Monday 31 January 2011
Anzac Eve Peacemaker Lantern Vigils, Easter Sunday, 24 April 2011
For those interested in joining the action in Canberra, yesterday Graeme, his good friend Marie Jack attended the January meeting of the Canberra Interfaith Forum as my guest. I introduced them and Graeme in turn, introduced this vision to the CIF's agenda. This was well-received and Graeme followed up with this letter:
Dear Canberra Interfaith Forum folk,
Thank you for receiving Marie and I at the Interfaith Forum meeting on Sunday 30 Jan and being so receptive to our proposal for a Peace Lantern Vigil on Anzac Day eve, 24 April next.
There was much positive interest in the project from various members of the Interfaith Forum and I was asked to put the proposition in writing so that the Forum could consider how it might associate and contribute to the event. Here goes:
The project arises out of concern at the increasing militarisation of Australian society and culture. It is a deep and abiding challenge to all people of faith that we are now, as a nation, committed to war without end.
The terrible truth is that war has been normalised.
At the same time Anzac commemorations have never been more popular. The book What's Wrong with Anzac? The Militarisation of Australian History" by Marilyn Lake and Henry Reynolds documents the connection. It is the fruit of a calculated and much funded cultural policy by the war promoting governments of Howard, Rudd and Gillard.
What is to be done? How do we faith based peacemakers normalise peace?
At a retreat called Putting an End to War at the Australian Quaker Centre near Bungedore last Anzac weekend, I had a vision of transforming the existing war-affirming liturgy of the Anzac commemoration, not by countering what exists but rather by adding to it with another event.
To wit, a mass lantern-lit peace parade and vigil on Anzac Day eve at which the voices of soldiers who went to war and returned and spoke for peace are recalled.
Consider this a call to all citizens of goodwill and good faith to become bearers of light for peace on Anzac Day eve next.
How might Interfaith Forum help?
It would be affirming to have your official support and endorsement for the event.
It would be very helpful if you could promote the event by advertising it in your networks of association.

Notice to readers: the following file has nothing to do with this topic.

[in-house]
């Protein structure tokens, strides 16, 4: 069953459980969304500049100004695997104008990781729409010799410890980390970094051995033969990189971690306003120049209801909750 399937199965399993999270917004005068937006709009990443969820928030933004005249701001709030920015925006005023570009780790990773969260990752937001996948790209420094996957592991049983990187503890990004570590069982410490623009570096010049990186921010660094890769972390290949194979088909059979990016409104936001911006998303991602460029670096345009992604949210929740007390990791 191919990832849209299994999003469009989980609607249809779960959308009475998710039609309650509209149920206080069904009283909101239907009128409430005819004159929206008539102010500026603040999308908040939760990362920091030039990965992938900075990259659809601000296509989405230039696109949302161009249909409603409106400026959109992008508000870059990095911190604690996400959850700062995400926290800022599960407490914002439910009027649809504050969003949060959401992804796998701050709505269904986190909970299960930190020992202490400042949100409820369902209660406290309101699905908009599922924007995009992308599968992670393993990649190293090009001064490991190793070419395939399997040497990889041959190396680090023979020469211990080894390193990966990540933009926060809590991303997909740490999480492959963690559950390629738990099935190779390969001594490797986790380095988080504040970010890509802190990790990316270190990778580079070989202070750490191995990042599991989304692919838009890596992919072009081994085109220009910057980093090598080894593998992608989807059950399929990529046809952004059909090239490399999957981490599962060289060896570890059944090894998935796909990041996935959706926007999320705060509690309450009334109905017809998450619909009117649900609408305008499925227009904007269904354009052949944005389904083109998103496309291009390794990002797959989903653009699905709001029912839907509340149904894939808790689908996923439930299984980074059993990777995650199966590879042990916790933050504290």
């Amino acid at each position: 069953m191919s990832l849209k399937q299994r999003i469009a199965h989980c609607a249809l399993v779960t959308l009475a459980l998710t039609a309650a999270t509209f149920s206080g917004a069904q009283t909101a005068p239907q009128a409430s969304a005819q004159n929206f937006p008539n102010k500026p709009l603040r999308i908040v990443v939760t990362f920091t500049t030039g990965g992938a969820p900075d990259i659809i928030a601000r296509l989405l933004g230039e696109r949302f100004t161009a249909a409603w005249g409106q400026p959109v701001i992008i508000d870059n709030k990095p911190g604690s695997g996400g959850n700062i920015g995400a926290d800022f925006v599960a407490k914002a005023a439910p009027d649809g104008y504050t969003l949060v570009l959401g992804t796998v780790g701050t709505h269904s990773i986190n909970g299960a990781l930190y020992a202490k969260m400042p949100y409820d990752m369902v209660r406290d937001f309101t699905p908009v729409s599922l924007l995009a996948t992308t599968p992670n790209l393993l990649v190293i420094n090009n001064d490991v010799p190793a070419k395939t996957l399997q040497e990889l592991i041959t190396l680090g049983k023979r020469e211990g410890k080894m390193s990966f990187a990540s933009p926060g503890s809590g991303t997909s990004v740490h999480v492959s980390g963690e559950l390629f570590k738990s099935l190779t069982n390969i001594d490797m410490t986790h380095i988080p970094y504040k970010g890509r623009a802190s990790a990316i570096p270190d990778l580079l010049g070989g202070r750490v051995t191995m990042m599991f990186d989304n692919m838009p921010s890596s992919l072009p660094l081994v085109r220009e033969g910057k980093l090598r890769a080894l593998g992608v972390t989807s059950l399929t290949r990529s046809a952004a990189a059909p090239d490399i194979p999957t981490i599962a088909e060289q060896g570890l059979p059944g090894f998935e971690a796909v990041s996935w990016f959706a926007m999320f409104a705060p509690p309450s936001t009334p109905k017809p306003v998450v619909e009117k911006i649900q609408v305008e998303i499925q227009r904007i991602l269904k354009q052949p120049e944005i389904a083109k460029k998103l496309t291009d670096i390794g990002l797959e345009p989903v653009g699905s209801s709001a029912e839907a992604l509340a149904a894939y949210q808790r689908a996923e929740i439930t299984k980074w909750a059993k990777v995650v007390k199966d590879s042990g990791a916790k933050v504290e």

It would be very, very helpful if individual members of the Forum, their families, associates in faith and friends help with the lantern making in the lead up.
A central lantern making workshop will be set up next month (I am still seeking an appropriate location) and individuals and groups, young and old, Catholic, Protestant, Hindu, Sikkh, Buddhist, or Muslim, indeed anyone and everyone who wants to work for peace, will be invited to give time to help with the lantern making. Here is a photo of the lanterns I plan to mass produce, these at the Aboriginal Tent Embassy on Australia Day eve.
The making itself will an opportunity for meetings and networking amongst peace activists and it will also offer opportunities for media promotion.
It is possible that the lantern making could be mobile, going to and setting up in schools and with particular activity groups of one kind or another. But easier for this master lantern maker if the would-be lantern makers came to the workshop than he packs/unpacks to take the lantern making elsewhere.
Everywhere I speak about this proposal in Canberra it is received with enthusiasm - the sign of an idea whose time has come.
And it is yet an evolving plan. For example yesterday at a meeting of women peace activists at the Emmaus Church in Dicksen, it was suggested that the Peace Vigil should assemble on top of Mt Ainslie at sunset and process down the mountain to behind the War Memorial and go onto a nearby assembly area. How spectacular that would be with 500 lanterns!
The planning and organisation has only just begun. I see it evolving, growing and going national over the next few years. 10,000 lanterns nationally on Anzac Day eve 2015, the centenary of the Gallipoli landing.
Best we can.
0407 951 688